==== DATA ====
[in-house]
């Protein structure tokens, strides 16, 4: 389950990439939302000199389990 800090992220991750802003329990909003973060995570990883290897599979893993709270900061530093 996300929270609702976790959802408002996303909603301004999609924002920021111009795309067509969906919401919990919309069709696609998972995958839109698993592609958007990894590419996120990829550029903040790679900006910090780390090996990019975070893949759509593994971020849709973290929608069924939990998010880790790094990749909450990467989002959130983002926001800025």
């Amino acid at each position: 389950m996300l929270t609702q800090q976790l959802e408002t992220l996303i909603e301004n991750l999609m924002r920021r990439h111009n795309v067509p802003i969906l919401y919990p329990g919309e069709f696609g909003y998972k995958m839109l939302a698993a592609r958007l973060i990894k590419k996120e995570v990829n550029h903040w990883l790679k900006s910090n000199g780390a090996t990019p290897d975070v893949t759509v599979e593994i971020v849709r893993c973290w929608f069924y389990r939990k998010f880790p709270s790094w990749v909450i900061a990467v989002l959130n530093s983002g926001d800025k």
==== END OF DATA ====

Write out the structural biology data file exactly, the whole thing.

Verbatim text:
[in-house]
């Protein structure tokens, strides 16, 4: 389950990439939302000199389990 800090992220991750802003329990909003973060995570990883290897599979893993709270900061530093 996300929270609702976790959802408002996303909603301004999609924002920021111009795309067509969906919401919990919309069709696609998972995958839109698993592609958007990894590419996120990829550029903040790679900006910090780390090996990019975070893949759509593994971020849709973290929608069924939990998010880790790094990749909450990467989002959130983002926001800025």
């Amino acid at each position: 389950m996300l929270t609702q800090q976790l959802e408002t992220l996303i909603e301004n991750l999609m924002r920021r990439h111009n795309v067509p802003i969906l919401y919990p329990g919309e069709f696609g909003y998972k995958m839109l939302a698993a592609r958007l973060i990894k590419k996120e995570v990829n550029h903040w990883l790679k900006s910090n000199g780390a090996t990019p290897d975070v893949t759509v599979e593994i971020v849709r893993c973290w929608f069924y389990r939990k998010f880790p709270s790094w990749v909450i900061a990467v989002l959130n530093s983002g926001d800025k």